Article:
The White Walkers' fingers are a lot longer than the fingers on the skeleton base I used so I inserted thick wire (about the same as is used in a metal coat hanger) into the tips of the plastic skeleton fingers, glued them in place with hot glue, then covered the fingers in the paper towels/papier-maché mixture.

Step 4: Paint the Skin

The White Walker skin is a shade of white mixed with a hint of blue, so I started with a light blue coat on all the areas of skin that will be visible. I darkened the shadowy areas (near joints and between bones, etc.) and indentations with black acrylic paint. I then painted over everything with a dry/damp brush of white paint, concentrating on raised areas, and using less in shadowy areas. Feel free to use as much white paint as you like, as for the most part the White Walkers appear white with the slight hint of blue in their skin.

Only the area on his knees will be the visible part of his legs, so I scratched lines in the clay to indicate shriveled, wrinkled, skin in that area and painted accordingly.

Step 5: Make the Faux-leather Kilt Armor

To make the faux-leather kilt I cut strips of craft foam sheets - I had grey sheets on hand, but if you purchase brown foam sheets, it may help you avoid painting the base layer. I cut a strip of the foam sheet long enough to form the belt-like waist that the other strips attach to (with hot glue). I estimated the size by wrapping it around the waist of my White Walker...I did have to bulk out the waist area with paper towels and papier-maché a little bit to make the area look proportionate in relation to his rib cage and the rest of the body. The kilt hangs from the waist to just above his knee area so I cut enough strips to go around his body with them hanging vertically from the belt piece

I cut the bottom edges of the strips that make up the kilt in random jagged patterns to make it look like it was made out of random, raggedly cut pieces of leather.

I then painted the strips and the waist-piece brown, including the edges After the first coat dried, I randomly brushed on various shades of brown (lighter and darker) to make them appear more like worn leather. Next, I glued the tops of each strip to the back of the waist-piece and made sure all of the strips were hanging somewhat evenly, but not perfect.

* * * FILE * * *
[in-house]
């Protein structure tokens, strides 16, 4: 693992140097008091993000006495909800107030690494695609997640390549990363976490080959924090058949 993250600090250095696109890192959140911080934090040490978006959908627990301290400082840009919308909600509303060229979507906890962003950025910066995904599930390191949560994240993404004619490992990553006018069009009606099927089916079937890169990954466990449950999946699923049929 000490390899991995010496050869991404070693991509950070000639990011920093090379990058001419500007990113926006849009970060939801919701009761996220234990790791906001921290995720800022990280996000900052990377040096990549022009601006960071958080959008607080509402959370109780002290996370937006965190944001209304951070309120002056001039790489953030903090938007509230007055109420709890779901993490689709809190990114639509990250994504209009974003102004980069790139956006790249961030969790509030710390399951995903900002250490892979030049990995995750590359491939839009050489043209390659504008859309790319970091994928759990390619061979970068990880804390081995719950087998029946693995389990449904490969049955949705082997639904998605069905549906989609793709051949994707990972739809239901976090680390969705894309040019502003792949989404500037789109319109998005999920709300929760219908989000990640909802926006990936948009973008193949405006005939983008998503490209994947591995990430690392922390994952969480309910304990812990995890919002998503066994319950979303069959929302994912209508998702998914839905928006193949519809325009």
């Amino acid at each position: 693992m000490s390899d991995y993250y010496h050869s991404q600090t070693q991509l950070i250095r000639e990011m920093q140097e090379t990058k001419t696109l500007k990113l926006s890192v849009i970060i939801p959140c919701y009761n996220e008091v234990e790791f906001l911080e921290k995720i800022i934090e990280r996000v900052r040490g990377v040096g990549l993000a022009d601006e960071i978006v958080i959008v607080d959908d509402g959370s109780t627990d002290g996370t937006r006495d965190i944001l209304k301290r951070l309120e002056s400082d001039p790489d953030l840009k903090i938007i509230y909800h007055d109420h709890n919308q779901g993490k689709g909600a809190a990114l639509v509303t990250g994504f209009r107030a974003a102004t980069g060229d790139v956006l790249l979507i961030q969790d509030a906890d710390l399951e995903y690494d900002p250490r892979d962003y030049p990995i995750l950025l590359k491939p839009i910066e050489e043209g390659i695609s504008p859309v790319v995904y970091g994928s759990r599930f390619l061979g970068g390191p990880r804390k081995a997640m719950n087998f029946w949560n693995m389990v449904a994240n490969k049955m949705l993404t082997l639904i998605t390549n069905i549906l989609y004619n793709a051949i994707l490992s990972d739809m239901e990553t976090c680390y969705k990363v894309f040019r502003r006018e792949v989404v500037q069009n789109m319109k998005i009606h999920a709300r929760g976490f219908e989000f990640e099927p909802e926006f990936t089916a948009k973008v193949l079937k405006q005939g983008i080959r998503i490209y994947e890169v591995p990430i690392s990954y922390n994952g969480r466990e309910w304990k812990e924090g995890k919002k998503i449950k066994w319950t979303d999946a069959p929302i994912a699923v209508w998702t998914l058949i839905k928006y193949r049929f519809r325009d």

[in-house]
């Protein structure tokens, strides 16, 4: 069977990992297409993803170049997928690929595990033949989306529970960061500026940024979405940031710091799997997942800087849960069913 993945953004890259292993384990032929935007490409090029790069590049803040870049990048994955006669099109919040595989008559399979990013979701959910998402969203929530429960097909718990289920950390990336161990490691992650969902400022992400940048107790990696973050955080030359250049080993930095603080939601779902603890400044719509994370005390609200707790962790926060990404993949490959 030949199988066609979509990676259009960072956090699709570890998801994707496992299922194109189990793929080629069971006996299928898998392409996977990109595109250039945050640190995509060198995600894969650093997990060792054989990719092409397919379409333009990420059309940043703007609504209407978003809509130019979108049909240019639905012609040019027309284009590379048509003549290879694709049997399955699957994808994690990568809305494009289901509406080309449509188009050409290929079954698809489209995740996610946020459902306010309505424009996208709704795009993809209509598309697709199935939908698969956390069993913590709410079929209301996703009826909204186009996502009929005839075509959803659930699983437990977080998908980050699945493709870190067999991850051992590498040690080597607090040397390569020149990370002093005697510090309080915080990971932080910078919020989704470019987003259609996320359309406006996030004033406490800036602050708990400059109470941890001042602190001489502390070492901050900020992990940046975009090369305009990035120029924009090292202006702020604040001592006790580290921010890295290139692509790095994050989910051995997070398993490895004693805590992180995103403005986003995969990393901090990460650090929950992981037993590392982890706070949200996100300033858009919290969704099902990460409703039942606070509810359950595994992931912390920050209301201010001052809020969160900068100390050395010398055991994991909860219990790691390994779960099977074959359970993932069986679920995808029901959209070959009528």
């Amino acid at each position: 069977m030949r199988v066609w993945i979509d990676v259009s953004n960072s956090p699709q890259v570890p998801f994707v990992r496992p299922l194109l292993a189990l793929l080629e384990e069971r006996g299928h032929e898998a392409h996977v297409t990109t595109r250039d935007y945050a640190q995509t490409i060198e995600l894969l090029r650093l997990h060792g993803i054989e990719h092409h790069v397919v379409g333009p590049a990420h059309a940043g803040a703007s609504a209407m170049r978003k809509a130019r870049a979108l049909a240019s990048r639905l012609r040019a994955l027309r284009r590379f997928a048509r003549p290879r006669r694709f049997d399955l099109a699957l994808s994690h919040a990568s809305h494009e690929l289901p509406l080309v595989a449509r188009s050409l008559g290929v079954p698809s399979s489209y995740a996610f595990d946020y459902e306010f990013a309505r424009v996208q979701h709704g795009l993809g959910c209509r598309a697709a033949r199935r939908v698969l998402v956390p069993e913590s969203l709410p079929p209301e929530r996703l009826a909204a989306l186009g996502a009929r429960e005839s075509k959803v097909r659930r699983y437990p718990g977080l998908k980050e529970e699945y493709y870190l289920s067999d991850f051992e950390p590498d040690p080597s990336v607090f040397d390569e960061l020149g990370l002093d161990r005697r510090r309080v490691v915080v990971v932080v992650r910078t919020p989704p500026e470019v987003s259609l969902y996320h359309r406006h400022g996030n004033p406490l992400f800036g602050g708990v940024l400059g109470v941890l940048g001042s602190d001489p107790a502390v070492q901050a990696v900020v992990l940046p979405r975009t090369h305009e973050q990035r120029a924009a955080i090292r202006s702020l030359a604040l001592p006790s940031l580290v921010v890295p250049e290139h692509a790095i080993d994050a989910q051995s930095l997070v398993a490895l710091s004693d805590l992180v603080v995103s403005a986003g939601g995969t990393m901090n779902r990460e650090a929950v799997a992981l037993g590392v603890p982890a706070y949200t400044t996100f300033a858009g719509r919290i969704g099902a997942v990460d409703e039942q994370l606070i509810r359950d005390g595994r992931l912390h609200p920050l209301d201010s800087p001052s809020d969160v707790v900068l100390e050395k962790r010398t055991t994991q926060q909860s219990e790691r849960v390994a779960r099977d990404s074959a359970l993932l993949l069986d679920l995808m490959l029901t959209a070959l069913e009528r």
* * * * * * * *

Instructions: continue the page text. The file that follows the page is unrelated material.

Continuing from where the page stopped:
After the glue dried, I glued the entire foam-leather kilt around the White Walker's waist with hot glue. Once that dried and set, I glued a long piece of twine around the waistband of the kilt, tying it in a knot in front and leaving 2 long pieces of twine hanging with several random wooden beads tied to the bottom of each.

Step 6: Make the Faux-leather Vambraces (Forearm Armor) and Greaves (Lower Leg Armor)

To make the vambraces (forearm armor) and greaves (shin armor), I cut pieces of the foam that were large enough to wrap around the forearms and the calves. I detailed the cut of the vambraces slightly by cutting the front top of the vambrace in an arrow shape facing up, and then a downward arrow shape facing down for the back of the vambrace (see examples of vambraces on the internet). The front of the vambrace reaches from the top point at the elbow to the bottom which is around the wrist. The greaves I cut straight, like a cylinder, long enough to reach from just under the knee to the top of the foot. When cutting, make sure that the "seam" (where you glue the edges together) will be facing the back of the White Walker.

Once the pieces are cut, I painted the sides that would be facing outward in the same way that I painted the pieces of the kilt, distressing them to look a bit worn. Noting that the seam will be at the back of the armor pieces, determine what part of the foam piece will be the outward-facing side for each leg. Along the outer sides on each piece, I used twine to make a series of "x"s in a straight line on each, to simulate what would be stitches holding the pieces together. I made holes in the foam first and then strung the twine through, gluing the ends to the underside of the foam.

Step 7: Detailing the Hands and Making the Feet

I painted the hands (lengthened in a previous step) the base blue with black shadows and white highlights, as was done with the rest of the body. I then took some acrylic fake nails, and cut the edges into ragged spikes. I glued these jagged nails onto the tips of the fingers, and then painted over the nails with some thinned paint in colors like black, brown, and green, to make them appear rotten.